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Panasonic S5 User Experience


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Update on my broken S5 that no-one will be interested in:

Finally got it returned. Screen fixed. Gave it a test run and . . . none of the buttons on the back except play and veiwfinder buttons work any more including the focus type switch!! The camera is now totally useless. Can't believe it. 

Rang the repair company direct and they were surprised but at least contrite and back it will go. I suspect there is some small connecting wire they forgot to re-attach but then didn't think to press any of those buttons to test it since the screen works fine (and all the buttons and wheels on the top).

I did enquire of the company I bought it from that really I should be able to ask for a replacement camera. They agreed but claimed stocks are non-existent and supply times for new stock is months away, all due to the pandemic. Do I believe that? Dunno but I decided pushing it would only stress me out even more so repair again it is. 

Sigh.

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There is an R5/R6 user experience thread so I figured it was safe to start a Panasonic S5 user experience thread.  I've only shot with it for a few hours, mostly setting up (and learning) the menus an

I agree with @zerocool22 the S5 and S1H have identical sensors, LOG profiles, etc. I highly doubt in most scenarios you would be able to tell the difference. I think the reason you think the S1H is a

Well here's my first use of the S5. Neutral profile, no tweaks to any in camera settings, SOOC, 4k 50p shot in shutter priority 1/100 with the 20-60mm kit lens. Clips imported into Premiere

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And I got mine back from the menders, and finally it is working fine again. Now to get used to it all for a second time.

Shame you couldn't get round the focus issue thehebrewwhammer but sometimes you have to just accept something isn't working for you.

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19 hours ago, Geoffrey said:

And I got mine back from the menders, and finally it is working fine again. Now to get used to it all for a second time.

Shame you couldn't get round the focus issue thehebrewwhammer but sometimes you have to just accept something isn't working for you.

Glad to hear it's back in your hands. Hopefully it is working fine now.

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22 hours ago, Geoffrey said:

Shame you couldn't get round the focus issue thehebrewwhammer but sometimes you have to just accept something isn't working for you.

Thanks,

I have to admit that I was ready to put down my GH5 too quickly to get all my equipment a bit more aligned within one system - for what, better highlight roll-off? And that was the wrong call. It's a great camera and I never miss a shot with it.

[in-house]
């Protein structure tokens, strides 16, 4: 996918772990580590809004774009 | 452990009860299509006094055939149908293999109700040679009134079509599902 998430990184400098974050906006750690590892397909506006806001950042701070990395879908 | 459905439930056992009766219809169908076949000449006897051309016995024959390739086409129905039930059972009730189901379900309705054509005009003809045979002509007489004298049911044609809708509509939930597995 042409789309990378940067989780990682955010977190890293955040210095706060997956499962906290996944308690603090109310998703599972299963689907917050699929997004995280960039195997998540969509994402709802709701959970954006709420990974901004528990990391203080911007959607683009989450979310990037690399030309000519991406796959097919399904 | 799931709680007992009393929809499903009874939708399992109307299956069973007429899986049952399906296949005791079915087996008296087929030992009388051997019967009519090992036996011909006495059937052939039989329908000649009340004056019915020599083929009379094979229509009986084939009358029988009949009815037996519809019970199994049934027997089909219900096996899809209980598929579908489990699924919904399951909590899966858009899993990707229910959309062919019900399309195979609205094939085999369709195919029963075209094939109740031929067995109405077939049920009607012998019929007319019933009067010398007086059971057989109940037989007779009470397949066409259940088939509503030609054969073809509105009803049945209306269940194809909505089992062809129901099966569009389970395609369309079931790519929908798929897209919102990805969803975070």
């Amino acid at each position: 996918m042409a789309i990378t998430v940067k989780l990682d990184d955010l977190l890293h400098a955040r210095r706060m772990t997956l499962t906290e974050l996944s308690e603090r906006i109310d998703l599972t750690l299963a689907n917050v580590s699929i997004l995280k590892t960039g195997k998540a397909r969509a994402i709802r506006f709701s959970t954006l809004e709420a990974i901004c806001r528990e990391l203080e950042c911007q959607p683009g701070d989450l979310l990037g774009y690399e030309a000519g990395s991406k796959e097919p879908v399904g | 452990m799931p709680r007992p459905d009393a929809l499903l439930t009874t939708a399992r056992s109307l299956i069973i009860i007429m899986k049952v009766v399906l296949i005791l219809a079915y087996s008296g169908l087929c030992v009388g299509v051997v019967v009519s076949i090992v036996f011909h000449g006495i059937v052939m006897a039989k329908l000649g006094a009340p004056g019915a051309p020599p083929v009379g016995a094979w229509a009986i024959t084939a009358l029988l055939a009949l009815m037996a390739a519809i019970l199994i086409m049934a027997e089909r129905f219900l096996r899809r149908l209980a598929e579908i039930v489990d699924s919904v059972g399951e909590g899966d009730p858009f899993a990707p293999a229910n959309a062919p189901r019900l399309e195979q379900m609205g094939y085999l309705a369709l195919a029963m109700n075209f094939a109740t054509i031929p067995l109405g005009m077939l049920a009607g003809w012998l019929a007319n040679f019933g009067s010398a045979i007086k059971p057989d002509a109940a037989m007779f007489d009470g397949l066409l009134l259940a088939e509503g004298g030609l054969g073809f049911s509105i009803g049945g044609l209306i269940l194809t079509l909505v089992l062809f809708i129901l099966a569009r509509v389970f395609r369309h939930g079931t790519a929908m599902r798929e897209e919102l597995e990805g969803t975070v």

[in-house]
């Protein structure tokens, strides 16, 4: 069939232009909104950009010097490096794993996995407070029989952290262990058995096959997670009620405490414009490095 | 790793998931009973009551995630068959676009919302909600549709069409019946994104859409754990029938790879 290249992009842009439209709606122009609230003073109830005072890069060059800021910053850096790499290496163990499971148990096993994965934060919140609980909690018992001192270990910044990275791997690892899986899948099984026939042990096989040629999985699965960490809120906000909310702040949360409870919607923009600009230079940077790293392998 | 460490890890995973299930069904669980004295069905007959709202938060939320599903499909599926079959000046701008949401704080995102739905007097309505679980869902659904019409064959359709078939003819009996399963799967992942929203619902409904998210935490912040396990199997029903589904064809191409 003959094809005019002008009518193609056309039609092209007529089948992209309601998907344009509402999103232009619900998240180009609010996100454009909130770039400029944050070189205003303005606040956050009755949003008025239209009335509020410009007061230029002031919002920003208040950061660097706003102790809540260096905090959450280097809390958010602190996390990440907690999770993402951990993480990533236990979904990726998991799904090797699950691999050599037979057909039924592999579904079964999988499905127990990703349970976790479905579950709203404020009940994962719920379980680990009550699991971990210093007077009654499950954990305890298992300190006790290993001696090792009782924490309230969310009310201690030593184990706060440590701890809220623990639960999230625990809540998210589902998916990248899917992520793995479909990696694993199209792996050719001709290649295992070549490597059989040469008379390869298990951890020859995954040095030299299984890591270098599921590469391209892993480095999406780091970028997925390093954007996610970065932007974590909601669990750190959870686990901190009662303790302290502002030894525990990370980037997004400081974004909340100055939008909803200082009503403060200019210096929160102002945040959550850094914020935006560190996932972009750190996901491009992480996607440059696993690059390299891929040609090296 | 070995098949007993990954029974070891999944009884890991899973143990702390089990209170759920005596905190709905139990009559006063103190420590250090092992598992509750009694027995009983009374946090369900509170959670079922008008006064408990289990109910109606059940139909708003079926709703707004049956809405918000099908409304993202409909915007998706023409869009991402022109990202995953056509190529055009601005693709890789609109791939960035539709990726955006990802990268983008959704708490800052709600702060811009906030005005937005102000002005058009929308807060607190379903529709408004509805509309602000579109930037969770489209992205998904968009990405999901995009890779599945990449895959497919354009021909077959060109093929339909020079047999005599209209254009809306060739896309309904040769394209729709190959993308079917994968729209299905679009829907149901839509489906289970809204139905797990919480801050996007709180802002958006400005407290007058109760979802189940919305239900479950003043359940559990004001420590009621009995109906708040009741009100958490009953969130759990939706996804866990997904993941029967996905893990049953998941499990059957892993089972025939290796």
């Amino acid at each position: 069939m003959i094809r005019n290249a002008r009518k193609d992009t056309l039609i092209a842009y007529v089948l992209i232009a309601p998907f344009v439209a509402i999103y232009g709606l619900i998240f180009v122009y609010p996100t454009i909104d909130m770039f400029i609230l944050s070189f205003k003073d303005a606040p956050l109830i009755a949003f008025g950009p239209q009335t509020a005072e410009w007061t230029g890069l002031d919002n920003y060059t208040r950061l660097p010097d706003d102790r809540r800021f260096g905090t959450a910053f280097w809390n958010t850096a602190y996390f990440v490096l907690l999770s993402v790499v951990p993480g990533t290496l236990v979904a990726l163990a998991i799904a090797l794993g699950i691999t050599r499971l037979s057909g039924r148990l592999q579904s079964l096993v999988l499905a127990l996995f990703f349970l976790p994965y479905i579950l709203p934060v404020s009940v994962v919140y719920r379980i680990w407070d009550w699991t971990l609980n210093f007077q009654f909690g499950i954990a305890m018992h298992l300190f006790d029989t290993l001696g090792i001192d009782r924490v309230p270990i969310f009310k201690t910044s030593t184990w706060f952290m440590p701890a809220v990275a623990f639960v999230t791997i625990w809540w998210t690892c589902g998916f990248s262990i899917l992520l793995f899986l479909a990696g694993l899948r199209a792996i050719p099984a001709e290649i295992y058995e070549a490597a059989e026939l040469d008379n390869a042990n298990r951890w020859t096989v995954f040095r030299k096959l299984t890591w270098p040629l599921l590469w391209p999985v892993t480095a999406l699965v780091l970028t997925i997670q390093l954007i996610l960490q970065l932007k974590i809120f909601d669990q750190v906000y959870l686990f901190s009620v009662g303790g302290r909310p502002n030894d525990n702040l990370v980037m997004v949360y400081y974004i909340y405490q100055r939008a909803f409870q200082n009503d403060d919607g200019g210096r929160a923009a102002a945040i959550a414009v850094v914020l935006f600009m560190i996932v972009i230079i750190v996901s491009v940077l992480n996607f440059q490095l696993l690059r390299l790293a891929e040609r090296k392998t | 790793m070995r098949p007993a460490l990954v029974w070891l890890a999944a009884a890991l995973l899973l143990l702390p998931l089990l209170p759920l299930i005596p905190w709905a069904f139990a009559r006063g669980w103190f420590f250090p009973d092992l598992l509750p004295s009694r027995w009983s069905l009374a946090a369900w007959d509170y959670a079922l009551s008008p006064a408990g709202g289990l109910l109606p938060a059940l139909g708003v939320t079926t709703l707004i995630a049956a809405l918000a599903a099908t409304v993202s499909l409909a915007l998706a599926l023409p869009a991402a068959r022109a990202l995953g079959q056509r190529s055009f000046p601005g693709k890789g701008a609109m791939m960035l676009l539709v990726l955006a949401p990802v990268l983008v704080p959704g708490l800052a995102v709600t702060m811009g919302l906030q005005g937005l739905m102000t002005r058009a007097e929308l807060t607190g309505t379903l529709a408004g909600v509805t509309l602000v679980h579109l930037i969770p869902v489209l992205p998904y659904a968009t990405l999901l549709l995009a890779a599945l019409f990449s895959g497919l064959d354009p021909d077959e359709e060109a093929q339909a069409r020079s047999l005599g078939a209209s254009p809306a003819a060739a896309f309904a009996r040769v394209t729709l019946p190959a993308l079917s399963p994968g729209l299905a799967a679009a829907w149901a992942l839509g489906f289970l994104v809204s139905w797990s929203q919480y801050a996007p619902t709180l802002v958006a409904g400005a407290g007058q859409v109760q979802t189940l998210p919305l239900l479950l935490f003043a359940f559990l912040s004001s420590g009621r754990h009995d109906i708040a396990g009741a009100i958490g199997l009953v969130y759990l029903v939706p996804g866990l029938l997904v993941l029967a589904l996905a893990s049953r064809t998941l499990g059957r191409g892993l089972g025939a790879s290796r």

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On 4/23/2021 at 9:18 AM, mercer said:

Log profiles will be noisier than standard Rec709 profiles. Those profiles have sharpening and noise reduction built into the picture profile. With that said, shooting in lowlight with a log profile can be a waste of time. The point of a log profile is to maximize dynamic range. If you're shooting in lowlight the range of available light is drastically minimized. So if you want to shoot log in lowlight, you either need to introduce more light or raise your ISO. Since log profiles are built around a curve, it's good to know how the curve works, so you can expose for the curve, or you can ETTR (expose to the right) and then pull down your exposure in post. That should take care of the noise.

As far as the flickering, what hertz setting do you have your camera set to?

LOG shouldn't be noisier, you're just seeing more of the noise in the shadows. After grading, all that should go back to normal.

Shooting LOG in low contrast situations where there's just a narrow band of luminosity in the scene - I'd agree with you there, but then you may still need to match colour to the daytime scenes with a specific LUT.

Sometimes you do need a wide dynamic range in low light at ISO 3200 as well, there might be a brightly lit interior in the shot or bright street lights.

Definitely ETTR in low light. Better to select a high ISO especially with a dual gain sensor, than to under expose at say, 400, and ramp up the shadow noise in post.

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3 hours ago, Andrew Reid said:

Definitely ETTR in low light. Better to select a high ISO especially with a dual gain sensor, than to under expose at say, 400, and ramp up the shadow noise in post.

I've been thinking about buying an FP or S5 for the dual gain option. Have you tested it with the FP? I'm mostly interested in the internal recording modes, so I'm curious how well it works with the 8bit CDNGs? I understand it's part of the architecture of the sensor, just not sure if the bit depth would have any effect on the color information even with a dual gain sensor camera?

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